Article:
Mullen Creates Spots for Nextel

Nextel Communications has broadened its advertising strategy, unveiling separate campaigns from Mullen that are intended to appeal to different customer segments.

Dennis Franz returns this week in consumer-oriented ads for Nextel’s hand-held phones. Also looking to get its products into the boardroom and into the hands of sales professionals, the client has launched Wireless Business Solutions spots.

“A lot of phone lines are good at carrying voice, not data, but Nextel does both,” said Mullen chief creative Edward Boches. “As a result, they can provide more services to companies that need access to inventory or sales data remotely.”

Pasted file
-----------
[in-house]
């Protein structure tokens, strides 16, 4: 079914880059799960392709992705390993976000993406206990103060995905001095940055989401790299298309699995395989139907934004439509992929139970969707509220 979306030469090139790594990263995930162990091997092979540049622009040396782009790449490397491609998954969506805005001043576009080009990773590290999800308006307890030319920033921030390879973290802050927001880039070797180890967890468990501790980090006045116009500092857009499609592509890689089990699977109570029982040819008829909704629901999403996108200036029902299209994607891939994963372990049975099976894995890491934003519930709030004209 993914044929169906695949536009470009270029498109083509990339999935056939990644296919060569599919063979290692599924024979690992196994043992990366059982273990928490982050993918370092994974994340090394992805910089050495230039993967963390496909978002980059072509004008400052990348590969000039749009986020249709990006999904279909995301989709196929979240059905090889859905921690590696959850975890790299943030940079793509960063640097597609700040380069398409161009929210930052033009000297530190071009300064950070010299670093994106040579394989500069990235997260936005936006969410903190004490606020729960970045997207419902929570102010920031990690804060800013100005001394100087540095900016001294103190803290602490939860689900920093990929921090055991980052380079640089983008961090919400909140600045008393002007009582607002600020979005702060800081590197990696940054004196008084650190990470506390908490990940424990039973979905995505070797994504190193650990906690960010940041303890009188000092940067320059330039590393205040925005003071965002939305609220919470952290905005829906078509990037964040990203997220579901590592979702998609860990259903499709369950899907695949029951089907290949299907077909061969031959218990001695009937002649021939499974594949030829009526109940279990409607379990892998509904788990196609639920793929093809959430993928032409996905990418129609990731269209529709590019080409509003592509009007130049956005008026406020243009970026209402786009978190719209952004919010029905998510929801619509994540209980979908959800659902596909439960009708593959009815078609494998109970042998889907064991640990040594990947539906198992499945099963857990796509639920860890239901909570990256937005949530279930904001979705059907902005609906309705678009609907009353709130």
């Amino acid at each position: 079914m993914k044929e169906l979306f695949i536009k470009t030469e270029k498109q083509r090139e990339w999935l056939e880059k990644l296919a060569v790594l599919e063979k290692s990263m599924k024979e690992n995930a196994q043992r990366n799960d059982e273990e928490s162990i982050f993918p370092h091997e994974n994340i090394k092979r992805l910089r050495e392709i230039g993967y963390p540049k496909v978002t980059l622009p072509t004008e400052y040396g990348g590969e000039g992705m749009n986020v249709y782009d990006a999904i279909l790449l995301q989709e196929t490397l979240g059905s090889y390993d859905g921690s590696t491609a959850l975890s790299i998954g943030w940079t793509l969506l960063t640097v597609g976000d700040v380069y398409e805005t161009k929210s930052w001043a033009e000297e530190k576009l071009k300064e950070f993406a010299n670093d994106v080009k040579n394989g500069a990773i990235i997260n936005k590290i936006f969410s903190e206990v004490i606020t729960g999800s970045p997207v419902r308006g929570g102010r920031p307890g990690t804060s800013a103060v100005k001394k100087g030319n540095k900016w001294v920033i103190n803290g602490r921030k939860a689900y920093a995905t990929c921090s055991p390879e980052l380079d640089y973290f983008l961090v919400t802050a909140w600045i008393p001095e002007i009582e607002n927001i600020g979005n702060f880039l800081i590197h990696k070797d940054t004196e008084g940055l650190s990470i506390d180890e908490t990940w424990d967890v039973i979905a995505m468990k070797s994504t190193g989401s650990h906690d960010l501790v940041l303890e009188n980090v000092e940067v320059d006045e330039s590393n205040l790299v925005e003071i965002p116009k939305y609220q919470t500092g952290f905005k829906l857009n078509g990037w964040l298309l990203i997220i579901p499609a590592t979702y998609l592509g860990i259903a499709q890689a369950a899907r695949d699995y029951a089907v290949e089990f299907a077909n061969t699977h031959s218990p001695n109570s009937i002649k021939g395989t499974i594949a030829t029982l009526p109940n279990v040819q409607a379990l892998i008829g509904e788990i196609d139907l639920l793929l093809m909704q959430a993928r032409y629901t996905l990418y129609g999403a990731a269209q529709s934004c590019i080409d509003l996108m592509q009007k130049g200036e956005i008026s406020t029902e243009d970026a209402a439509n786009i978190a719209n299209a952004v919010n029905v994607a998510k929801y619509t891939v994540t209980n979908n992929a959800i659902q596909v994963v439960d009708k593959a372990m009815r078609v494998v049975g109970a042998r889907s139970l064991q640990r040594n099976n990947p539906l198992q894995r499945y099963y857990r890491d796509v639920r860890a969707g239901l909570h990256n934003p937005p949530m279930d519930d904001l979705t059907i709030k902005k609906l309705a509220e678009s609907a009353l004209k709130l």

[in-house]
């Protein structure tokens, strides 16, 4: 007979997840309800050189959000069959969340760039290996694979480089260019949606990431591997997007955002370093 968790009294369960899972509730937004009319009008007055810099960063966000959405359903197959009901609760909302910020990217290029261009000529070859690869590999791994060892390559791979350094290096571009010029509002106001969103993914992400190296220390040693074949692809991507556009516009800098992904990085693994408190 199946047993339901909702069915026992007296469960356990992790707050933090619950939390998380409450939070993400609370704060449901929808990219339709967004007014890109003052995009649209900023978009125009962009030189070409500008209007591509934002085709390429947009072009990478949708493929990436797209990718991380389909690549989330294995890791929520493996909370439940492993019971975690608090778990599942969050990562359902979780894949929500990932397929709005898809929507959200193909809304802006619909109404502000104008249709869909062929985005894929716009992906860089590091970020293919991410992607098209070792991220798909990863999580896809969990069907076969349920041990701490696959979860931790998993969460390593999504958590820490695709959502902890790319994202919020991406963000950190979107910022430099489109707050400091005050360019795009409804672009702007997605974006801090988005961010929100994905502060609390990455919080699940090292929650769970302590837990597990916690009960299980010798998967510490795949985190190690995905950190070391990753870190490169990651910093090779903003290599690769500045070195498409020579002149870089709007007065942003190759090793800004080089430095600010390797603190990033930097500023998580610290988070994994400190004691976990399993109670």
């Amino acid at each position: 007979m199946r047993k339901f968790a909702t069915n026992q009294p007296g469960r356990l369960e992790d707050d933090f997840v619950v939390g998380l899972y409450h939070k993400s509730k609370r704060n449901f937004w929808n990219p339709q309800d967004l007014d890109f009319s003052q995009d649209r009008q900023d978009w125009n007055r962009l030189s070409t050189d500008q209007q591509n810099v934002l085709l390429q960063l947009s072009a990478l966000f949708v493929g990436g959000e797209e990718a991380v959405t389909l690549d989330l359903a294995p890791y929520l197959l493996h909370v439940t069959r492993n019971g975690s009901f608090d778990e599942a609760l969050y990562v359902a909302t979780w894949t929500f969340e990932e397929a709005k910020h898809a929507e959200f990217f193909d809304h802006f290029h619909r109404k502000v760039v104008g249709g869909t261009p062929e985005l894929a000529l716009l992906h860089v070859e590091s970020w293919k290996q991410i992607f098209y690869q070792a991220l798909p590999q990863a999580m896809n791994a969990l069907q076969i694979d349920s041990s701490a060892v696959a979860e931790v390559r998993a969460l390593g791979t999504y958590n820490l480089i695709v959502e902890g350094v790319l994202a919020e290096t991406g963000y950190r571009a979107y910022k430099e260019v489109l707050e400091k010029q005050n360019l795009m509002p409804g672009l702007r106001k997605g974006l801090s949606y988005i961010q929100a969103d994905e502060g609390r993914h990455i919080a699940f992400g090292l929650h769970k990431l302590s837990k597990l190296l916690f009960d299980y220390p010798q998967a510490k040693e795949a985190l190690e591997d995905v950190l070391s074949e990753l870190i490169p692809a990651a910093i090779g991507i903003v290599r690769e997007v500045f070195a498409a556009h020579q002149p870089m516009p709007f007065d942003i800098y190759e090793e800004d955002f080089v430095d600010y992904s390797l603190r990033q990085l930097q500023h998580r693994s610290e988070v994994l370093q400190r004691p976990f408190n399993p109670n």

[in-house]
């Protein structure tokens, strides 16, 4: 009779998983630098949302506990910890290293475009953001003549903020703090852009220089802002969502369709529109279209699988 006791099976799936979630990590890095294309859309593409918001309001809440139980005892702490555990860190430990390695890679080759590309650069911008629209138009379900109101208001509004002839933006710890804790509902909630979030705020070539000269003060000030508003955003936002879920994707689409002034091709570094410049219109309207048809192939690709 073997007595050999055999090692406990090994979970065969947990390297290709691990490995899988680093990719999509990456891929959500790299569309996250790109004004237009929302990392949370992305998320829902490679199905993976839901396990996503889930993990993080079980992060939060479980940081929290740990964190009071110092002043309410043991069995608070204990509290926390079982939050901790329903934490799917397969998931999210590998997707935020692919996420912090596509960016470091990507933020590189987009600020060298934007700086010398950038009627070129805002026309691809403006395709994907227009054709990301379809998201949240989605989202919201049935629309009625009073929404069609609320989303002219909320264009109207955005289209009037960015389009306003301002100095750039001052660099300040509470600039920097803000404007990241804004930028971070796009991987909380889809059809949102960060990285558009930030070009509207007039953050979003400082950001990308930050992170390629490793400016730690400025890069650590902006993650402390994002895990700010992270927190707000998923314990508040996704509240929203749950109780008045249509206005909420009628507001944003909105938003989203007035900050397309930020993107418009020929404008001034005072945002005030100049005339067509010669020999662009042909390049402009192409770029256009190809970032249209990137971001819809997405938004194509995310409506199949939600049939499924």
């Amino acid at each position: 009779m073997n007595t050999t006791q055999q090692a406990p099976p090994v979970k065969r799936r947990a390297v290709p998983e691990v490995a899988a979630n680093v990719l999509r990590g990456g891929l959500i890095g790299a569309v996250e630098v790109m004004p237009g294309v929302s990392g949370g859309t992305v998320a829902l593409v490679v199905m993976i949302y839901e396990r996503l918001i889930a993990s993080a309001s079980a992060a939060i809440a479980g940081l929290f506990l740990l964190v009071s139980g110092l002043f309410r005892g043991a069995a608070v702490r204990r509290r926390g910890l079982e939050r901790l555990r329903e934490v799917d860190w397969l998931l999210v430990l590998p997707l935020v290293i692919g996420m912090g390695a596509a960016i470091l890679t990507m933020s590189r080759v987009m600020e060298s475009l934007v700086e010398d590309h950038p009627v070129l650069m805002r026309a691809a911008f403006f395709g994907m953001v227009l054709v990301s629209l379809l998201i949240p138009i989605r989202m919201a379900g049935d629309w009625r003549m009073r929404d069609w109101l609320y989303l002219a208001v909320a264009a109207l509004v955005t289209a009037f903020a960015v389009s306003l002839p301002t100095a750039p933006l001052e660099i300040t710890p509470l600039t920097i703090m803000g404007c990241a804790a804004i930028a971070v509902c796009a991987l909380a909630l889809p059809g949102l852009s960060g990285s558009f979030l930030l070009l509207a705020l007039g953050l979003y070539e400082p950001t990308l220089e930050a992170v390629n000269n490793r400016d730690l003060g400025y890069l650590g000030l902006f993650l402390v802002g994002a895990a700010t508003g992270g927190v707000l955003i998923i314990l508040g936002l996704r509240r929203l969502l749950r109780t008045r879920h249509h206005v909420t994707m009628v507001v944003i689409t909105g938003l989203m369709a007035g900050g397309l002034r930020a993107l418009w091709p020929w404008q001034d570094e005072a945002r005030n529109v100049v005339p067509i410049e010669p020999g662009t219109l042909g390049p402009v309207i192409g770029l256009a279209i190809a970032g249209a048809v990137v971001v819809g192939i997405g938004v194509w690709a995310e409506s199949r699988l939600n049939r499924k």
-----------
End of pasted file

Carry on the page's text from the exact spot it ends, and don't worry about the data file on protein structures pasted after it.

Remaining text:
Nextel in Reston, Va., is Wenham, Mass.-based Mullen’s largest client, spending more than $150 million on ads last year and $30 million in the first two months of 2002, per CMR.

Franz’s appearance in two 30-second television spots plays off a series launched earlier this year in which the NYPD Blue star insists he “doesn’t do commercials.”

In one ad, Franz is shown in an airport, a look of disgust on his face as he sees himself in a giant poster for Nextel’s Direct Connect two-way radio feature. He pulls out his phone to call his agent. “You remember that conversation we had?” he asks. “The one where I said I don’t do any ads?” As the agent assures him the airport poster is the only one, a dismayed Franz walks outside to find more ads plastered on buses.

A second campaign highlights Wireless Business Solutions’ value in the enterprise marketplace. “Wall of Fame” ads tell senior executives that using the system makes good business sense.